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|*To follow this exercise exactly be sure you've downloaded the [https://surfer.nmr.mgh.harvard.edu/fswiki/FsTutorial/Data tutorial data set] before you begin. If you choose not to download the data set you can follow these instructions on your own data, but you will have to substitute your own specific paths and subject names.||*To follow this exercise exactly be sure you've downloaded the [https://surfer.nmr.mgh.harvard.edu/fswiki/FsTutorial/Data tutorial data set] before you begin. If you choose not to download the data set you can follow these instructions on your own data, but you will have to substitute your own specific paths and subject names.|
To follow this exercise exactly be sure you've downloaded the [https://surfer.nmr.mgh.harvard.edu/fswiki/FsTutorial/Data tutorial data set] before you begin. If you choose not to download the data set you can follow these instructions on your own data, but you will have to substitute your own specific paths and subject names.
FreeSurfer Tutorial: Visualization and Inspection of Group Analysis Results
The statistical parametric map created from the group analysis can be loaded into [wiki:FsTutorial/TksurferInterface tksurfer] for visualizing as an overlay on the average surface, and inspecting either vertex-by-vertex, or within a defined region of interest (ROI). In particular, tksurfer is able to configure the colormap, to threshold the statistical parametric map and to plot correlation between classes or variables for both a single vertex and ROI. In these exercises, tksurfer will be used to visualize and inspect results in a number of ways.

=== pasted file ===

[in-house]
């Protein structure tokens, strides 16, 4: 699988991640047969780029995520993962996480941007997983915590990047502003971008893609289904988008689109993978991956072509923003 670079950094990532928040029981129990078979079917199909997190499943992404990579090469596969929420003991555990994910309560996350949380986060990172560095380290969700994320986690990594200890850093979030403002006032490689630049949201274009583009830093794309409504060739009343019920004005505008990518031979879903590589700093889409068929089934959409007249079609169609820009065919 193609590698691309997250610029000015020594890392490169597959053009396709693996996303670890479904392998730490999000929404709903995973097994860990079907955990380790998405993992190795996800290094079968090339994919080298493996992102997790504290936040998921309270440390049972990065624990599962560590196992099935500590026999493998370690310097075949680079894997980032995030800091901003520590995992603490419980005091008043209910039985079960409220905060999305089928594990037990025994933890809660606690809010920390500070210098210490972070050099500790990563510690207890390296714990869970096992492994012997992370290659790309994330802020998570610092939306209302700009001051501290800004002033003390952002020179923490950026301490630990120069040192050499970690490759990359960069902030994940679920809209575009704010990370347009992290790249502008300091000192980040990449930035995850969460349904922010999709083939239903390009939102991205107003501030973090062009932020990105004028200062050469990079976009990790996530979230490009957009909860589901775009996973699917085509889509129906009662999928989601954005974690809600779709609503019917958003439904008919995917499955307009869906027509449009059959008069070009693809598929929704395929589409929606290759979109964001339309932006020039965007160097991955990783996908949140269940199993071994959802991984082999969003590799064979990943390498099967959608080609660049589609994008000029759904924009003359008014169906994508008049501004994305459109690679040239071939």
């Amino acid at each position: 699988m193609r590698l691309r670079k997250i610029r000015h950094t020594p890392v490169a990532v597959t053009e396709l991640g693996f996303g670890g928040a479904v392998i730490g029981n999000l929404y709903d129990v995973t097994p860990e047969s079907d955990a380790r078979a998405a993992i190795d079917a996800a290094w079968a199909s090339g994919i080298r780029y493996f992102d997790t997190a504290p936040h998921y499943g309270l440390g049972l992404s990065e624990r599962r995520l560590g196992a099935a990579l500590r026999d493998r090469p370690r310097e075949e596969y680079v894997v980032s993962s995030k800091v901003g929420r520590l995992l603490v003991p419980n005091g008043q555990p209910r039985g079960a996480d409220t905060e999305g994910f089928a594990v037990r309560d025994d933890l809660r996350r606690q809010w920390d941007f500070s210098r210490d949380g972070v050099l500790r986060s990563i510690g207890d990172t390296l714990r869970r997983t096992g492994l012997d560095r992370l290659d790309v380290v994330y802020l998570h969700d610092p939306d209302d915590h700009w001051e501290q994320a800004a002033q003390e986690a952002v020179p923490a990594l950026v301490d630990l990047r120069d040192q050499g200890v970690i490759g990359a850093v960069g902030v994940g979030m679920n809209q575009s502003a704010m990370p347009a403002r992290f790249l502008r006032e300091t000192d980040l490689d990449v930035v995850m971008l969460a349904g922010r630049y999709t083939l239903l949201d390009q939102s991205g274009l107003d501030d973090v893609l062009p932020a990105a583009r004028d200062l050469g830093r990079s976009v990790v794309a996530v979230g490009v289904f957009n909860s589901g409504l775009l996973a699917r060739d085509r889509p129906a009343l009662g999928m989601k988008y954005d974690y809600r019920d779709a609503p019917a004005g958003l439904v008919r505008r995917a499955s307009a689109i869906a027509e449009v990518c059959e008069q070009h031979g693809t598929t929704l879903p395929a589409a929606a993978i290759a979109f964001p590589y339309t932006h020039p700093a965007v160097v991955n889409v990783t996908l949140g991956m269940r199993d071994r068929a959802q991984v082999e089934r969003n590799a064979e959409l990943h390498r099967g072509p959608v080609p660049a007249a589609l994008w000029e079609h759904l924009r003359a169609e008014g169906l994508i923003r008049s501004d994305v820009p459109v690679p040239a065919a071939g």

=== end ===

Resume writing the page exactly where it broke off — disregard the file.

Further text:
Visualizing and plotting
Using the precomputed average surface, the following exercise shows how to load the statistical parametric map as an overlay in tksurfer, how to configure the colormap and threshold the parametric map, and how to plot correlation dynamically while interactively clicking surface vertices. The example below demonstrates how to view the pre-computed result from the left hemisphere (lh) mapping. To view the right hemisphere (rh) result, replace lh with rh in the commands and file names below.
In this example, the statistical parametric map will be overlayed onto the average surface. Before you begin you should be sure your SUBJECTS_DIR is set appropriately:
To load the average surface into tksurfer, run the following commands:
tksurfer average lh inflated
Tksurfer will display a dark grey inflated surface in its display window. Then load the lh map as an overlay: from the tools window, load in file lh.gender_age.glmdir/age/sig.mgh in the stats directory by hitting ctrl and right clicking the overlay button attachment:icon_overlay.gif. Check the button that says "Calculate Identity Matrix". The display window should look something like the image shown below. The surface and overlay can be viewed from different angles in the Display Window by clicking tksurfer's orientation icons.
Next, load FSGD file lh.my_gender_age.glmdir/y.fsgd in the same directory by selecting File -> Load Group Descriptor File. At first, an empty plot will be displayed in a separate window. To generate a plot for a particular vertex, select a point by clicking on the parametric map at that vertex and the plot window will be updated accordingly. Rolling the mouse over data points on the plot will display the corresponding subject ID. Take some time to plot and inspect results for different vertices, both in significant regions of the parametric map and elsewhere. The plot window should look something like the image below:
Thresholding and Setting the Color Scale
The parametric maps's colormap can also be configured for display by selecting View -> Configure -> Overlay. This action brings up a new GUI panel which displays a histogram of the overlay's values, and allows values for min, max, mid and slope to be set as shown below. Experiment with these settings to see how they affect the display.
When setting a color scale, you're basically interested in two things: the threshold (ie, the value below which the voxel will be transparent), and the saturation point (ie, the value beyond which the color will not change). In tkmedit/surfer, there is an extra degree of freedom which allows the color scale to be divided into two parts, each with a different rate of color change. This extra flexibility is more of a curse than a benefit as most people are only interested in having a uniform change in color across the color scale.There are three color scale parameters in tkmedit/tksurfer: